This paper explores the impact of environmental preferences on the pricing of financial assets, with green bonds as the subject matter of analysis. The rising concern for climate change has fuelled an increasing demand for investments with superior environmental profiles. In turn, this demand has led to a surge in the growth of the market for green bonds, in particular within the second half of the past decade. While the extant literature on the pricing of socially responsible investments contra conventional investments is abundant, few studies attempt to separate the effects of investor preferences for and financial materiality of the issues considered. This study is different as the methodological approach ensures complete separation of the effect of preferences from the potential impact of the environmental performance on company value.
For the matched pairs sample where each green bond is paired with an otherwise identical synthetic conventional bond from the same issuer, any within-pair yield difference will, in theory, result from preferences. This is so as the two bonds share similar priority and are not ringfenced and thus, both bonds should experience an equal impact of the financial materiality of company-level environmental performance.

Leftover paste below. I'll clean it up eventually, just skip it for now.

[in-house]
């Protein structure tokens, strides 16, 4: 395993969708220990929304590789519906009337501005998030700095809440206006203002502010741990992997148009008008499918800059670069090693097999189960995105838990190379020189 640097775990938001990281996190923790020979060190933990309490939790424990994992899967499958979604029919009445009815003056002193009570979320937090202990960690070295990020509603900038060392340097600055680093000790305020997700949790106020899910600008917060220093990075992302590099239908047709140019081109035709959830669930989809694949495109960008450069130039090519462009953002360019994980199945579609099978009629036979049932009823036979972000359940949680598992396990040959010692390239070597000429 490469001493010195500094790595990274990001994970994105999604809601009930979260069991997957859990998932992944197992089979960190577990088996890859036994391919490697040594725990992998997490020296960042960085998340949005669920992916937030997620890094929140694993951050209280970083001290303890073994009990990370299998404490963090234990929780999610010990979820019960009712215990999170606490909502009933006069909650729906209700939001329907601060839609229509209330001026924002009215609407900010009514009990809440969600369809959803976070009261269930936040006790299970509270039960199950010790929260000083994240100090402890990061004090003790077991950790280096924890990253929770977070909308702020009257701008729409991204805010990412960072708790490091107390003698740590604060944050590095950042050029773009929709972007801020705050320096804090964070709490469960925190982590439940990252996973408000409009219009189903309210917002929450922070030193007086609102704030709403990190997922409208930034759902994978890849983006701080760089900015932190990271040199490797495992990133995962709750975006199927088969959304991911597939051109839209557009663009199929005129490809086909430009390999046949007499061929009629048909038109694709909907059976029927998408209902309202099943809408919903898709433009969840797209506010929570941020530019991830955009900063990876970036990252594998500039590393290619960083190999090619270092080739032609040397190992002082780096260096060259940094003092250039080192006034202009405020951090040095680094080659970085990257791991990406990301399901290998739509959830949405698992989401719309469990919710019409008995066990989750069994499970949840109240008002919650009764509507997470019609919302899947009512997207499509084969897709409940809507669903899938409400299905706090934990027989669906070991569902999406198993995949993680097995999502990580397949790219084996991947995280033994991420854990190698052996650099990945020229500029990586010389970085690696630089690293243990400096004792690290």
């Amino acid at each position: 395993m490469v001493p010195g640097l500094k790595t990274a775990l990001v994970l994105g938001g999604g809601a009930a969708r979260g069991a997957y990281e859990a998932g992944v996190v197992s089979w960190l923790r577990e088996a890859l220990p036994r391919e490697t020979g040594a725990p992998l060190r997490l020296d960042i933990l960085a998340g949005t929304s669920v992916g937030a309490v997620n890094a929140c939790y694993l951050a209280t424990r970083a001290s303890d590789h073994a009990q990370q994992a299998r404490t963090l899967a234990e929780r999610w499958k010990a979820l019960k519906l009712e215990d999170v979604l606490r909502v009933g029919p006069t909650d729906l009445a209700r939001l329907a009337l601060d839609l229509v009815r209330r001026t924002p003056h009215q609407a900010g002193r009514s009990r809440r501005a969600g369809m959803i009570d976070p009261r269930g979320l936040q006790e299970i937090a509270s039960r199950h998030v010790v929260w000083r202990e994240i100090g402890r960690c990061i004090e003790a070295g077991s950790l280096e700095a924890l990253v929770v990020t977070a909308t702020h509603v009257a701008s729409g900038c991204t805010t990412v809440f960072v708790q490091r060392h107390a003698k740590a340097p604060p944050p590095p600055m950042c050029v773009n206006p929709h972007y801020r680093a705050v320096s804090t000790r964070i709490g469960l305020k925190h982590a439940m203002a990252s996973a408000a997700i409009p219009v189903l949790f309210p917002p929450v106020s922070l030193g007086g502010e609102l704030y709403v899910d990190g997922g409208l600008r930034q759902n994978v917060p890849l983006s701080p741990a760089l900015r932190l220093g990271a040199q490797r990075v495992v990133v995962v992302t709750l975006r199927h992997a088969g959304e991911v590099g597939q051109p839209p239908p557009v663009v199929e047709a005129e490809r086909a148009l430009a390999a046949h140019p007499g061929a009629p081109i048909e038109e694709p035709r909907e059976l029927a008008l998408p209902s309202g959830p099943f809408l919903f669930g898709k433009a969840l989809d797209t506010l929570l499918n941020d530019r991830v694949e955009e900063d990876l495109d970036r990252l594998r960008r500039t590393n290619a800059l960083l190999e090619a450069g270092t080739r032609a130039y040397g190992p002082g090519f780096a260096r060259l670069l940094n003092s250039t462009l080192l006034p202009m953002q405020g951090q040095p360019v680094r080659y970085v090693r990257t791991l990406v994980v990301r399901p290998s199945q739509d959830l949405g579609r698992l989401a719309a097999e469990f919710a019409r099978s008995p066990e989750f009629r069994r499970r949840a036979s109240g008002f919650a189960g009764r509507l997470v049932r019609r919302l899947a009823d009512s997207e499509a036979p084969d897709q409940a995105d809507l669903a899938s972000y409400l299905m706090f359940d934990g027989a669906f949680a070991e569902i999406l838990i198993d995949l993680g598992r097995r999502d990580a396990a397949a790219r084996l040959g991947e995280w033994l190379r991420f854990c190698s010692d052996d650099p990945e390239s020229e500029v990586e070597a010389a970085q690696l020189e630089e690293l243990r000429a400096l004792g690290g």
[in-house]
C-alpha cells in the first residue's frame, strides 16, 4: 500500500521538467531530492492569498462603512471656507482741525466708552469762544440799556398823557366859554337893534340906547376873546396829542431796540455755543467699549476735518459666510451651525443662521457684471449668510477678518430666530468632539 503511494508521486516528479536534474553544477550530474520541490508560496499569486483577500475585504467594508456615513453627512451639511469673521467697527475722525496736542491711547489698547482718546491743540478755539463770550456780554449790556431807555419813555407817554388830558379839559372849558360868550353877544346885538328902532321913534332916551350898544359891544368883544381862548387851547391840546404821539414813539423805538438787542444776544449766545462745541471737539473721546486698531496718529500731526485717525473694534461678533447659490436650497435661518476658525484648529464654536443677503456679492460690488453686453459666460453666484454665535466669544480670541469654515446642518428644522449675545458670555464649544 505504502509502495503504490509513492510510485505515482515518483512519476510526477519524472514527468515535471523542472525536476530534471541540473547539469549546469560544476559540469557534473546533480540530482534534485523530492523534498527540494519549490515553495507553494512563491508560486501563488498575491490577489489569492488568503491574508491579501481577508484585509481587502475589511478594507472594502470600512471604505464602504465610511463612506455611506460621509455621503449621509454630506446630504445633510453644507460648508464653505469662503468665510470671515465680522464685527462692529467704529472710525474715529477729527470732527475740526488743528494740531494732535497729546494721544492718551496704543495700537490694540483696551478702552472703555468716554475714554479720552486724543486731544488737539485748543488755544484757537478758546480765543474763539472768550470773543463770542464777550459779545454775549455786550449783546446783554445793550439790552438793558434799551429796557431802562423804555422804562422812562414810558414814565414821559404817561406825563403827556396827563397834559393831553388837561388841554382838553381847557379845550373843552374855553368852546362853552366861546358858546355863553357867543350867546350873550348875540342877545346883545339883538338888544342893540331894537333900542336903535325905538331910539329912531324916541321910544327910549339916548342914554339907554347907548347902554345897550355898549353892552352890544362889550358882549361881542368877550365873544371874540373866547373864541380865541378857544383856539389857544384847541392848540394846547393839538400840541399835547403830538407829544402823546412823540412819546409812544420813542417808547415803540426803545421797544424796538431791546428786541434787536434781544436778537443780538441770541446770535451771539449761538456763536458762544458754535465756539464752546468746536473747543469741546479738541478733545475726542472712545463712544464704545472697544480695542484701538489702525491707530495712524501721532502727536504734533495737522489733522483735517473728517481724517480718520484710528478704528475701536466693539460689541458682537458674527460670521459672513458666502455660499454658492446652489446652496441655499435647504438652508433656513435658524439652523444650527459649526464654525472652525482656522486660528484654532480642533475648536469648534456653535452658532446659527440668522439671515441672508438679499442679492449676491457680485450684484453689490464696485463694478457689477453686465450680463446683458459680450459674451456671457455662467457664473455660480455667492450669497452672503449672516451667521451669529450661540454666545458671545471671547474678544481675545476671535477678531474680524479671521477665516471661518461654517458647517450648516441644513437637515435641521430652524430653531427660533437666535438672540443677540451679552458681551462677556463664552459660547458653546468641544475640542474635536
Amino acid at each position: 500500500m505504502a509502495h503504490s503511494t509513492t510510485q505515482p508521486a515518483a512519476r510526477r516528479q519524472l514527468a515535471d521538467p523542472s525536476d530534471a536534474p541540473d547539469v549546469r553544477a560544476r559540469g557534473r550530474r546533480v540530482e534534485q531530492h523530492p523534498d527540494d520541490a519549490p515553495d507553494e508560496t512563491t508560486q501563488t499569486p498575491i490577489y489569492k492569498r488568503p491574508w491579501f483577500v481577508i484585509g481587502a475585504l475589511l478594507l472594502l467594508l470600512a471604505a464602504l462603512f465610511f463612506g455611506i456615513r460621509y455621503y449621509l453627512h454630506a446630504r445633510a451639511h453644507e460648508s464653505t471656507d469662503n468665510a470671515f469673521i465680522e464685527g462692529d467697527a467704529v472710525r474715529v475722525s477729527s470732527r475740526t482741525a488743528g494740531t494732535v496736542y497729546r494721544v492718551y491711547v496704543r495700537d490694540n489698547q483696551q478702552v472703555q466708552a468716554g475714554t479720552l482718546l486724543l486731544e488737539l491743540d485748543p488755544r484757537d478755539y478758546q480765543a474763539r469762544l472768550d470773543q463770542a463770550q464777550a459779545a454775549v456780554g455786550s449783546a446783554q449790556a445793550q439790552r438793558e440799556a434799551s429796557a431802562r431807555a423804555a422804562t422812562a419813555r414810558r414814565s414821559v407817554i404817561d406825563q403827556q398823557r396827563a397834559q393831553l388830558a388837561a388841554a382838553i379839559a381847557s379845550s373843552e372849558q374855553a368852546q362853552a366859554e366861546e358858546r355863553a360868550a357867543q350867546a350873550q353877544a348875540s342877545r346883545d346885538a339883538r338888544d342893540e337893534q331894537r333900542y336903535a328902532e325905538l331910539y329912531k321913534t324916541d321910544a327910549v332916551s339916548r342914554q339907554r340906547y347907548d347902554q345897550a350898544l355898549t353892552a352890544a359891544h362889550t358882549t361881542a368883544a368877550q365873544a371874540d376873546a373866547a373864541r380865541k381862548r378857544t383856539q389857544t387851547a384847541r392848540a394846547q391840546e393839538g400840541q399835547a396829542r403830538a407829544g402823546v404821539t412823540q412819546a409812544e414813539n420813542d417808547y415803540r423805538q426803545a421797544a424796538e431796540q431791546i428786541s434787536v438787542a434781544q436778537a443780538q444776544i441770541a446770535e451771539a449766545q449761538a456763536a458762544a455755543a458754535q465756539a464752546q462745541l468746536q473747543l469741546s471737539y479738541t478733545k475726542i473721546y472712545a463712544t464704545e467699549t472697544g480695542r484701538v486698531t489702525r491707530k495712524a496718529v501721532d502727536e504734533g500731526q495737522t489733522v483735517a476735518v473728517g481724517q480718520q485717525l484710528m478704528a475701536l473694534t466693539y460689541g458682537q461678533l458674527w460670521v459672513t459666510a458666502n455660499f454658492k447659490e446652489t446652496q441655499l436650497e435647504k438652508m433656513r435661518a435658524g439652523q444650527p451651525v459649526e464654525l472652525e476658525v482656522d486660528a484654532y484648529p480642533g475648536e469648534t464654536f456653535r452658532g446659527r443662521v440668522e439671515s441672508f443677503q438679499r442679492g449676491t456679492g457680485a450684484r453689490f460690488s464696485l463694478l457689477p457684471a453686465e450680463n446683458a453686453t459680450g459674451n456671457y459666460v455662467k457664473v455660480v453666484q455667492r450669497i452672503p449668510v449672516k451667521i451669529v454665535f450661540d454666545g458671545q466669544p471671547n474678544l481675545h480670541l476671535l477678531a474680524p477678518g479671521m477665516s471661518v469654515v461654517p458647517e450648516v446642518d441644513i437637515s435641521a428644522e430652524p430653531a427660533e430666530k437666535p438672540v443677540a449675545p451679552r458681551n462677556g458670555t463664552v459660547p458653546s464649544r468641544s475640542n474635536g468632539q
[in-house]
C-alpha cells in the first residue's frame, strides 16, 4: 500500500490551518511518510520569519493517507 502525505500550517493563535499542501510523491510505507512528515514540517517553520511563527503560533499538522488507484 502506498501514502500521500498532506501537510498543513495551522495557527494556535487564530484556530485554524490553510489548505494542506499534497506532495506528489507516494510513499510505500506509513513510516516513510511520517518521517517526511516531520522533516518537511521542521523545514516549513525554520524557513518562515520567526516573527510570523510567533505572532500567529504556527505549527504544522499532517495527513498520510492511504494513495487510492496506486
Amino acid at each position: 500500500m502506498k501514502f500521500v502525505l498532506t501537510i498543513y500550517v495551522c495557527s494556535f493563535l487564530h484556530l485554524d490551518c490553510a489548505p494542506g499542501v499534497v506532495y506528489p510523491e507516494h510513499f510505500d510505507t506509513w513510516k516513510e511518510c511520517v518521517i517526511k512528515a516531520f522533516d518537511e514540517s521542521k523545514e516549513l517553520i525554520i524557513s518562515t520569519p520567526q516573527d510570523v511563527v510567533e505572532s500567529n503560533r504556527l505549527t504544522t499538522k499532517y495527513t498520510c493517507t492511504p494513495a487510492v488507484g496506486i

The empirical analysis provides evidence of a statistically significant greenium, a yield difference between green and conventional bonds, equal to -1.125 basis points. Furthermore, it reveals the presence of substantial variation in the bond-specific greenium estimates. Specifically, for issuers within the private sector, the greenium decreases as credit quality deteriorates. While initial examinations suggest that financial issues are priced at a greenium closer to zero than non-financial corporate and development bank issues, the evidence of the OLS regressions applied to investigate the cross-sectional variation in the greenium does not support that hypothesis. In contrast, the results of the regressions do provide weak support of the hypothesis that signals which succeed in mitigating the informational asymmetry between issuer and investors predict a larger negative value of the greenium. An ESG issuer rating with a high environmental pillar subscore appears to be the superior signal of those investigated, predicting an, albeit statistically insignificant, 1.138 basis points decrease in the greenium.
In conclusion, this study shows that the pricing impact of pro-environmental preferences is statistically significant, though insignificant in economical terms. Investors would hardly consider the minor pricing differential as a barrier to investing in green bonds. However, the statistical significance of the negative estimate suggests that there is headroom for the issuance of more green debt. Furthermore, the pricing implications of asymmetrical information indicates that measures to increase market-wide transparency could spur market growth even further.
|Educations||MSc in Finance and Investments, (Graduate Programme) Final Thesis|
|Number of pages||82|